AFACT submits news articles as evidence against iiNet

AFACT submits news articles as evidence against iiNet

Articles dating back to 2006 tendered to the Court to prove the ISP knew its network was being used for piracy

News articles containing comments by iiNet CEO, Michael Malone, have been submitted by the Australian Federation Against Copyright Theft (AFACT) as evidence in court.

AFACT is representing a number of high-profile movie studios in suing the ISP over copyright infringing activities over iiNet’s network through peer-to-peer (P2P) client, BitTorrent.

During Malone’s cross examination on day 13 of the trial, AFACT barrister, Tony Bannon, referred to an article by John Davidson published in The Financial Review on January 14, 2006.

The barrister isolated a quote from Malone regarding Internet traffic: "[Malone] estimates that half of the traffic on iiNet is consumed by BitTorrent for Internet users who want to quickly swap files and all those files would be compressed versions of TV shows and Hollywood movies."

While Malone did not recall the quote, he said it was likely the amount of traffic mentioned in the article was based on overall Internet usage and not from iiNet since the company did not measure BitTorrent bandwidth consumed.

Malone said he was certain that whatever he said to the journalist would not encourage people to illegally download content.

"I believe BitTorrent has many different applications," he said.

Bannon pressed on with the article, noting the quote would imply Malone is aware of unauthorised content being downloaded on its network and the volume of illegal transfers is very high.

Malone conceded a significant portion of traffic may be used to contravene copyright but did not agree it was "very high".

Referring to an affidavit from Malone, Bannon made the point that if the iiNet chief had any concerns over the accuracy of the article, he would have mentioned it in the document.

"You wouldn't dispute that you said to the journalist [a large volume of iiNet traffic exchange] would be compressed digital copies [through BitTorrent]?"

"I would be very surprised [that I did say it]," Malone replied.

Bannon queried whether Malone considered Davidson a leading journalist in this field. The ISP chief said he did.

Malone's response to this cross examination was then tendered to the Court by AFACT as evidence that Malone's failure to dispute the veracity of the article reflects the view that was quoted.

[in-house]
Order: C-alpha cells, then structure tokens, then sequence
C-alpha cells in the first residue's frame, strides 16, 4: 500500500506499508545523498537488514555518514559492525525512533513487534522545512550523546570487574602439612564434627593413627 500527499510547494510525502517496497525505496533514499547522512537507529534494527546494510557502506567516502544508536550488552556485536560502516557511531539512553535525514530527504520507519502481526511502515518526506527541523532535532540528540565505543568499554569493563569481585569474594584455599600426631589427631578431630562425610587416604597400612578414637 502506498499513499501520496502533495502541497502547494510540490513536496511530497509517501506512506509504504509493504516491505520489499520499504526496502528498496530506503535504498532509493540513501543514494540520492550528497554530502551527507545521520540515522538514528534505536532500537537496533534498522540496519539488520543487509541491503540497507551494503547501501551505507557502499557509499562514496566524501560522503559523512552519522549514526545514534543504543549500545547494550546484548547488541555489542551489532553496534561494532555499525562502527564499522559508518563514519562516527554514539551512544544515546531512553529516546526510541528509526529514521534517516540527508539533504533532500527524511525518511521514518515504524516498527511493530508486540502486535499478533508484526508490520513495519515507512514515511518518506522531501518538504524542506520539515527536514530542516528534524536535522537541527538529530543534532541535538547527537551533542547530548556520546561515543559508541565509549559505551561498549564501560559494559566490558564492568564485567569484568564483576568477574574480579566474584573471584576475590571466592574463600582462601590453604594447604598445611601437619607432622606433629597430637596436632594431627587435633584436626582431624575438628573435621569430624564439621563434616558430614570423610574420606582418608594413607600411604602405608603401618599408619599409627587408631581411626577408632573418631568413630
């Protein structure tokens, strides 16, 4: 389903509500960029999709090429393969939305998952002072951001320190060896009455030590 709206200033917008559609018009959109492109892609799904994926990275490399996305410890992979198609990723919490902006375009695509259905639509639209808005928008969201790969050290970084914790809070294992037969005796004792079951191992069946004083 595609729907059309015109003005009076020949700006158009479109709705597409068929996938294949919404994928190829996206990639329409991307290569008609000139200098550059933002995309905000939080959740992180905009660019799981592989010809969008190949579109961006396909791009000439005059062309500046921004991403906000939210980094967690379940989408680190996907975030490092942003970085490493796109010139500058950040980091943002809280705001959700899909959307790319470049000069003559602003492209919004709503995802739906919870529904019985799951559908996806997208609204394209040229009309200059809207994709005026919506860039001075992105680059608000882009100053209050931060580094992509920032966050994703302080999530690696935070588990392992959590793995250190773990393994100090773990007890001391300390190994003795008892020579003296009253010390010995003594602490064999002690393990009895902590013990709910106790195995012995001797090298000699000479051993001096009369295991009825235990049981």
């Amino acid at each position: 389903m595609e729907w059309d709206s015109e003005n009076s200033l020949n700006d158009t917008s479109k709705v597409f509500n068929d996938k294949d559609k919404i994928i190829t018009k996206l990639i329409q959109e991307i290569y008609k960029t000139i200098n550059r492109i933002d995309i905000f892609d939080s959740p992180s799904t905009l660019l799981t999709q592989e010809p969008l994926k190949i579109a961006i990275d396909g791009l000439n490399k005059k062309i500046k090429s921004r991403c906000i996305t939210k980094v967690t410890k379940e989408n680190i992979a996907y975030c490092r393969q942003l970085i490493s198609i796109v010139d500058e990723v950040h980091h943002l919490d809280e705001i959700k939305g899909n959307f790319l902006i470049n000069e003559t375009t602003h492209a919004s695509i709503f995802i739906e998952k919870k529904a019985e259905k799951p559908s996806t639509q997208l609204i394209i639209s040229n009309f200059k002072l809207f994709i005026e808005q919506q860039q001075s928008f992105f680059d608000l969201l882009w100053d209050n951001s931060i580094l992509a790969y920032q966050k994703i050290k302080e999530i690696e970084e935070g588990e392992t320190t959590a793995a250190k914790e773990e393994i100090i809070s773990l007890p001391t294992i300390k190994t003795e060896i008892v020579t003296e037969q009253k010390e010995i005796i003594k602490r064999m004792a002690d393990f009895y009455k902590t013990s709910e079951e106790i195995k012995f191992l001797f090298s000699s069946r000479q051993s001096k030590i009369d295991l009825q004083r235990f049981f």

Another news article, written by Andrew Colley for The Australian, was also brought forth by the plaintiff. Dated February 21, 2006, it detailed how certain ISPs and their service providers were placing restrictions on P2P traffic.

Malone had made a press statement in relation to this action, insisting providers should be more concerned with Internet congestions rather than differentiating certain types of traffic that pass through a network.

According to the article: “Peer-to-peer use was targeted because it was likely to involve 'dodgy' activity, [Malone] said. "... From our point of view, if you tell a customer you're getting 2GB of downloads during the month, that's what we need to supply," [Malone] said.

"When you used the word 'dodgy activities', what you had in mind was copyright infringement activites?" Bannon asked.

Malone said it was likely but was unsure of how rampant this was now on BitTorrent since the statistics had changed since 2006.

AFACT referred to evidence used in week one of the trial - an email from iiNet credit manager, Leroy Parkinson, in which he stated iiNet "didn't have to do squat" on copyright infringement allegations from the industry body. Bannon asked whether this email reflected the company's position.

"That is a little bit colloquial, but, yes, you are correct," Malone said. He added that iiNet has no obligation to act on AFACT notices.

The case continues. For a detailed timeline of this trial, click here.

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Tags AFACT v iiNetThe Financial reviewThe Australian


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